Use this URL to cite or link to this record in EThOS: https://ethos.bl.uk/OrderDetails.do?uin=uk.bl.ethos.756910
Title: Building physiological reserve in immobilisation : does nutritional supplementation work?
Author: Bostock, Emma Louise
ISNI:       0000 0004 7429 7679
Awarding Body: Manchester Metropolitan University
Current Institution: Manchester Metropolitan University
Date of Award: 2015
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Abstract:
Introduction: Disuse models, such as limb immobilisation, result in profound changes in skeletal muscle morphology and function. Exercise prescription would be the recommended intervention to prevent immobilisation-induced atrophy and declines in maximal voluntary strength. Nutritional supplementation may stand as a viable intervention to combat muscle atrophy with disuse, when exercise is an unpractical therapeutic option. Aims: To (1) investigate the multifactorial effects of short-term upper limb sling immobilisation and (2) determine whether three potential protein-sparing modulators (essential amino acids (EAA), omega-3 (w-3) and vitamin D) would attenuate the anticipated deleterious effects of immobilisation. Methods: Measures of muscle and sub-cutaneous adipose thickness (Brightness mode ultrasonography), body composition (dual-energy x-ray absorptiometry), arm girth (anthropometry), isometric and isokinetic elbow torque (dynamometry), co-contraction (electromyography (EMG)), muscle fatigability (dynamometry and EMG), arterial blood flow (Doppler ultrasound) and endocrine profile (enzyme-linked immunosorbent assay and colorimetry), were taken before and after arm immobilisation in a mixed sex population. Supplementation of EAA (n = 9 vs. placebo n = 7) during three weeks of immobilisation, w-3 (n = 8) or vitamin D (n = 8) during two weeks of immobilisation (placebo n = 8) and EAA for two weeks pre-immobilisation (n = 5 vs. placebo n = 5). Main findings: Immobilisation resulted in decreases in muscle thickness, arm girth, lean mass, isometric and isokinetic elbow torque, and an increase in sub-cutaneous adipose thickness. Muscle fatigability, resting arterial blood flow, EMG co-contraction and endocrine profile were unchanged. At the current dosage w-3 supplementation only attenuated the increase in sub-cutaneous adipose thickness. Despite some trends, neither w-3 nor vitamin D supplementation attenuated any other parameters. EAA supplementation during immobilisation impacted positively on the immobilisation-induced changes in the structural and functional characteristic of the remaining muscle. EAA supplementation before immobilisation did not attenuate the immobilisation-induced changes in muscle structure and function. Conclusion: Although EAA supplementation only showed some benefit to muscle size and function with immobilisation, it was confirmed that the sling immobilisation model used in the thesis, is a suitable model for observing the effects of relatively short-term immobilisation. The findings of the thesis are relevant to both sporting (e.g. off-season detraining modulation) as well as clinical (e.g. injury/illness induced short-term immobilisation/bed rest) populations. This relatively short-term sling immobilisation provides a model to be used to assess other supplements and treatments in future studies. The modest effect of supplementation suggests further research into either: a) more at risk populations (e.g. injury or ageing); b) larger doses of these supplements.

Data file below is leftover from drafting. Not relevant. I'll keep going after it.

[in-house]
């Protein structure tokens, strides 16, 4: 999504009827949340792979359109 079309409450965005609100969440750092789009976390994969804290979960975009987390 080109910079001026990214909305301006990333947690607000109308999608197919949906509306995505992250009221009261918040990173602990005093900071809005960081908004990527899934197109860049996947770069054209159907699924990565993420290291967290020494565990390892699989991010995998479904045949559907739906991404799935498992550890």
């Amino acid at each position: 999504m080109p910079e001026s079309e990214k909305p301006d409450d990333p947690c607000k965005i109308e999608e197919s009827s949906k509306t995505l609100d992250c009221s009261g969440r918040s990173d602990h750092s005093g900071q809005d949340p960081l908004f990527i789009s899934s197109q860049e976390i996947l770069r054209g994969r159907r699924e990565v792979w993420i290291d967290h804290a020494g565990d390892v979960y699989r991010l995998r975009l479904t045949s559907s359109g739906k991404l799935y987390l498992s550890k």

Supervisor: Not available Sponsor: Not available
Qualification Name: Thesis (Ph.D.) Qualification Level: Doctoral
EThOS ID: uk.bl.ethos.756910  DOI: Not available
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